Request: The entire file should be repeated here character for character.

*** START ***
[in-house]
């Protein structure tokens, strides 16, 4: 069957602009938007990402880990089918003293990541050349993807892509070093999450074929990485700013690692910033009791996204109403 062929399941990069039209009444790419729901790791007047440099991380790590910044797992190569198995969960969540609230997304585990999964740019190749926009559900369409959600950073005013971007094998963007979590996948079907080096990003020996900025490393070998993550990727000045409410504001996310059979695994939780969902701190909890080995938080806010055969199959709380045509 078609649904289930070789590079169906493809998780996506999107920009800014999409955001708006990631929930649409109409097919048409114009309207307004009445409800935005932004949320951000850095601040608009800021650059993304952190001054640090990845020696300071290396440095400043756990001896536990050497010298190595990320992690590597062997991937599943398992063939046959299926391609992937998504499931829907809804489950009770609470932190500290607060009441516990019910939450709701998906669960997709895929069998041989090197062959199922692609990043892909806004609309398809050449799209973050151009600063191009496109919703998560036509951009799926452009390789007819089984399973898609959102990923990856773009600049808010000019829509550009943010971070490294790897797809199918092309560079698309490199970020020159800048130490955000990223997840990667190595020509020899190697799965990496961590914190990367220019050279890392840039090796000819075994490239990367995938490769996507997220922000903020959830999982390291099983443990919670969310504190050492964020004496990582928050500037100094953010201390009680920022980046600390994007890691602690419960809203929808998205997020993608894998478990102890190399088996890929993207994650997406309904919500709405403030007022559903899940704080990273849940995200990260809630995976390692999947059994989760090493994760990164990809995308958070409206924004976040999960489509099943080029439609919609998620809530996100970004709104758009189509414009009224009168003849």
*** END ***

[in-house]
């Protein structure tokens, strides 16, 4: 069957602009938007990402880990089918003293990541050349993807892509070093999450074929990485700013690692910033009791996204109403 062929399941990069039209009444790419729901790791007047440099991380790590910044797992190569198995969960969540609230997304585990999964740019190749926009559900369409959600950073005013971007094998963007979590996948079907080096990003020996900025490393070998993550990727000045409410504001996310059979695994939780969902701190909890080995938080806010055969199959709380045509 078609649904289930070789590079169906493809998780996506999107920009800014999409955001708006990631929930649409109409097919048409114009309207307004009445409800935005932004949320951000850095601040608009800021650059993304952190001054640090990845020696300071290396440095400043756990001896536990050497010298190595990320992690590597062997991937599943398992063939046959299926391609992937998504499931829907809804489950009770609470932190500290607060009441516990019910939450709701998906669960997709895929069998041989090197062959199922692609990043892909806004609309398809050449799209973050151009600063191009496109919703998560036509951009799926452009390789007819089984399973898609959102990923990856773009600049808010000019829509550009943010971070490294790897797809199918092309560079698309490199970020020159800048130490955000990223997840990667190595020509020899190697799965990496961590914190990367220019050279890392840039090796000819075994490239990367995938490769996507997220922000903020959830999982390291099983443990919670969310504190050492964020004496990582928050500037100094953010201390009680920022980046600390994007890691602690419960809203929808998205997020993608894998478990102890190399088996890929993207994650997406309904919500709405403030007022559903899940704080990273849940995200990260809630995976390692999947059994989760090493994760990164990809995308958070409206924004976040999960489509099943080029439609919609998620809530996100970004709104758009189509414009009224009168003849």